Epilepsy is a brain disease that involves recurrent episodes of involuntary movements known as seizures. Seizures may involve a part of the body or the entire body, and are sometimes accompanied by loss of consciousness, as well as loss of bowel or bladder control.
Epilepsy affects people of all ages. An estimated 50 million people worldwide have epilepsy, making it one of the most common neurological diseases.
Seizures are the hallmark of epilepsy. However, you need to experience at least two unprovoked seizures to be diagnosed with epilepsy. A single seizure does not signify epilepsy. In fact, up to 1 in 10 people worldwide will have a seizure during their lifetime.
Epileptic seizures are caused by abnormal brain activity, specifically surges of electricity in the brain. Most seizures happen suddenly without warning, last a short time (a few seconds or minutes) and stop by themselves.
During a seizure, a large number of nerve cells in the brain fire excessively and in synchrony, and this hyperactivity may lead to uncontrollable shaking of the body and periods of loss of consciousness. Imagine a thunderstorm causing the outage of an electrical network, temporarily disrupting connections, likewise electrical activity in brain cells can be prevented from working normally.
Seizure symptoms can vary greatly since abnormal brain activity can affect coordination. Some epilepsy patients simply stare blankly for a few seconds during their seizure, while others repeatedly twitch their arms or legs.
A mild seizure may be difficult to recognize. It can last a few seconds during which you lack awareness, whereas a strong seizure can last several minutes.
The most common epilepsy symptoms may include:
A staring spell
Uncontrollable jerking movements of the arms and legs
Loss of consciousness or awareness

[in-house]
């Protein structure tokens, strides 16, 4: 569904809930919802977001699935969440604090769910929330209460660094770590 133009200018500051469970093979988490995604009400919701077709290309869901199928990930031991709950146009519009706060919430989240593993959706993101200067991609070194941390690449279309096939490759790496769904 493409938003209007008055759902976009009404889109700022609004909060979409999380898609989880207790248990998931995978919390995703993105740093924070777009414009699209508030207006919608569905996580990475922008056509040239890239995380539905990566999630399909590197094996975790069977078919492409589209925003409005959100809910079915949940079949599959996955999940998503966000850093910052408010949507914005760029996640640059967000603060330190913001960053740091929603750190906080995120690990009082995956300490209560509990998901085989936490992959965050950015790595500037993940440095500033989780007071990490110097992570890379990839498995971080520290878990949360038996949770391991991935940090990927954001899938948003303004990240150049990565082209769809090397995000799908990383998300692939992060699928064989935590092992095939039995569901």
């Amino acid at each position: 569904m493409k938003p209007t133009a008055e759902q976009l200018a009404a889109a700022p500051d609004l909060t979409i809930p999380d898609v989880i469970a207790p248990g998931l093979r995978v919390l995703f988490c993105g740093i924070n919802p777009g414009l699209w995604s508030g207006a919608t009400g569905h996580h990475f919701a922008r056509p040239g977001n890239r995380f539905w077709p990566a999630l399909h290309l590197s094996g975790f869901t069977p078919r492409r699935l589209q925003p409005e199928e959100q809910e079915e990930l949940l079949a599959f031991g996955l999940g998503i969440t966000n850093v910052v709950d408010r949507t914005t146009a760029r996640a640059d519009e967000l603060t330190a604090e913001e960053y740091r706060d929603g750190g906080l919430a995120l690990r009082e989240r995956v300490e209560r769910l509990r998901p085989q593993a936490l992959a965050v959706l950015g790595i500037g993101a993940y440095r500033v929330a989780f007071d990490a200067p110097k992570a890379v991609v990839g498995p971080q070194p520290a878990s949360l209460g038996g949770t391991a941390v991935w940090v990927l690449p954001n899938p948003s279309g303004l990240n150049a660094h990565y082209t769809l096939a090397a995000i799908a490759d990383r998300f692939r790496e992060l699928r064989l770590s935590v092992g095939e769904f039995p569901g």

Psychic symptoms such as fear, anxiety or deja vu
Many people with epilepsy have more than one type of seizure and may even have symptoms of other neurological disorders. For the most part, an epilepsy patient will tend to have the same kind of seizures each time, meaning the symptoms should be similar from episode to episode.
What causes epilepsy?
Epilepsy is a complex neurological condition that can be triggered by a number of different underlying causes, leading to different types of seizures.
A person might start having seizures due to:
A genetic inheritance from one or both parents. If you have a family history of epilepsy, you may be at risk of developing a seizure disorder.
A structural change in the brain due to either poor brain development because of a childhood disease or damage to the brain. Head injuries, infections like meningitis, a stroke, or a tumor can also cause epilepsy in some people.
Structural changes caused by genetic conditions such as tuberous sclerosis, or neurofibromatosis, which tend to cause growths affecting the brain and nervous system.
Dementia, which can increase the risk of epilepsy in older adults.
Types of seizures
There are over 40 different types of seizures, each with its different symptoms and patterns.
In order to diagnose a person’s type of epilepsy, a doctor will typically perform an electroencephalogram (EEG) or magnetic resonance imaging (MRI) test to look for certain patterns in the recorded brain waves.
Doctors classify epilepsy as:
Unknown if generalized or focal epilepsy
Generalized epilepsy involves seizures that affect all areas of the brain. There are six subtypes of generalized seizures.
Absence seizures. Previously known as petit mal seizures, these often occur in children and are characterized by staring into space or subtle body movements such as eye blinking or lip-smacking. These seizures may occur in clusters and cause a brief loss of awareness.
Tonic seizures. These seizures cause stiffening in the muscles and may cause a person to fall to the ground.
Atonic seizures. Also known as drop seizures, cause a loss of muscle control, which may cause you to suddenly collapse or fall down.
Clonic seizures. Clonic seizures are associated with repeated or rhythmic, jerking muscle movements. These seizures usually affect the neck, face, and arms.
Myoclonic seizures. Myoclonic seizures are characterized by sudden brief jerks or twitches of the arms and legs.
Tonic-clonic seizures. Previously known as grand mal seizures, these are the most dramatic type of epileptic seizure because they can cause an abrupt loss of consciousness, body stiffening and shaking, and sometimes loss of bladder control or biting your tongue.
Seizures that result from abnormal activity in a single area of the brain are called focal seizures. These fall into two subcategories: